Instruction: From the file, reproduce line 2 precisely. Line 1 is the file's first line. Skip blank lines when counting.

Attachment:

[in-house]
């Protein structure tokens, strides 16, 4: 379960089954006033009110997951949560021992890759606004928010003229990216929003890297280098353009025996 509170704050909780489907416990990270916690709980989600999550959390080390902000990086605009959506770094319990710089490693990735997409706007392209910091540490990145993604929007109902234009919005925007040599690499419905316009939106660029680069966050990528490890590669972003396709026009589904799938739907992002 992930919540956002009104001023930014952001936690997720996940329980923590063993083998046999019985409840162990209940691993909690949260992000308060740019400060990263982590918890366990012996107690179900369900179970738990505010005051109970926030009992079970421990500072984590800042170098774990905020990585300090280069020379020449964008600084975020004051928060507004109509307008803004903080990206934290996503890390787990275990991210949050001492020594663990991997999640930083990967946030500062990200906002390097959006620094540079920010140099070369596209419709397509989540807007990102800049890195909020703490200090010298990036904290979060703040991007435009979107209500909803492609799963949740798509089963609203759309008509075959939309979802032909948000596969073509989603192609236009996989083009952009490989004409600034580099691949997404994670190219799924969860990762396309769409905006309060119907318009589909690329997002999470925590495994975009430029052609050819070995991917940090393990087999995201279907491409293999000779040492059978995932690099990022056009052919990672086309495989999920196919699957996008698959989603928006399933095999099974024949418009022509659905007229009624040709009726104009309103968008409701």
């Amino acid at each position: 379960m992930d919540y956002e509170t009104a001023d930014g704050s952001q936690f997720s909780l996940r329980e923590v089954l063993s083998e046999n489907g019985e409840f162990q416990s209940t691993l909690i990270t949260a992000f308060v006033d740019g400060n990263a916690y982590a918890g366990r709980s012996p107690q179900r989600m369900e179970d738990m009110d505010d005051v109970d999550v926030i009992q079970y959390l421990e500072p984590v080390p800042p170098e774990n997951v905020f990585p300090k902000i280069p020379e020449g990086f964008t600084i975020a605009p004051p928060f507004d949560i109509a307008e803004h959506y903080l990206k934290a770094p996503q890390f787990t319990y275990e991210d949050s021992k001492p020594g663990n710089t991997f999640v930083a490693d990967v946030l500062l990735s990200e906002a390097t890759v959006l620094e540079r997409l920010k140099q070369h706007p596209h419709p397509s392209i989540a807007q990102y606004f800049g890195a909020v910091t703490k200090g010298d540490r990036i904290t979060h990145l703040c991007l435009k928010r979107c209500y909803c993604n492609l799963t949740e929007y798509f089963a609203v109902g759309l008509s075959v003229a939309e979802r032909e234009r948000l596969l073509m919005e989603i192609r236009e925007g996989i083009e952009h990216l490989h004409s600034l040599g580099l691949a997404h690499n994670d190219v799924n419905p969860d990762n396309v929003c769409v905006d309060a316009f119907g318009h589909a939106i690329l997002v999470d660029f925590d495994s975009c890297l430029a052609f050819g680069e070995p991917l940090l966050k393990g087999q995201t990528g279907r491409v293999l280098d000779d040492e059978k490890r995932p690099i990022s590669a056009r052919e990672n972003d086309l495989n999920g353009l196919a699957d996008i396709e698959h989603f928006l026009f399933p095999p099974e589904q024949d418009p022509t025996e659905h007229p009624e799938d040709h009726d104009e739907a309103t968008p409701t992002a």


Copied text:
């Protein structure tokens, strides 16, 4: 379960089954006033009110997951949560021992890759606004928010003229990216929003890297280098353009025996 509170704050909780489907416990990270916690709980989600999550959390080390902000990086605009959506770094319990710089490693990735997409706007392209910091540490990145993604929007109902234009919005925007040599690499419905316009939106660029680069966050990528490890590669972003396709026009589904799938739907992002 992930919540956002009104001023930014952001936690997720996940329980923590063993083998046999019985409840162990209940691993909690949260992000308060740019400060990263982590918890366990012996107690179900369900179970738990505010005051109970926030009992079970421990500072984590800042170098774990905020990585300090280069020379020449964008600084975020004051928060507004109509307008803004903080990206934290996503890390787990275990991210949050001492020594663990991997999640930083990967946030500062990200906002390097959006620094540079920010140099070369596209419709397509989540807007990102800049890195909020703490200090010298990036904290979060703040991007435009979107209500909803492609799963949740798509089963609203759309008509075959939309979802032909948000596969073509989603192609236009996989083009952009490989004409600034580099691949997404994670190219799924969860990762396309769409905006309060119907318009589909690329997002999470925590495994975009430029052609050819070995991917940090393990087999995201279907491409293999000779040492059978995932690099990022056009052919990672086309495989999920196919699957996008698959989603928006399933095999099974024949418009022509659905007229009624040709009726104009309103968008409701």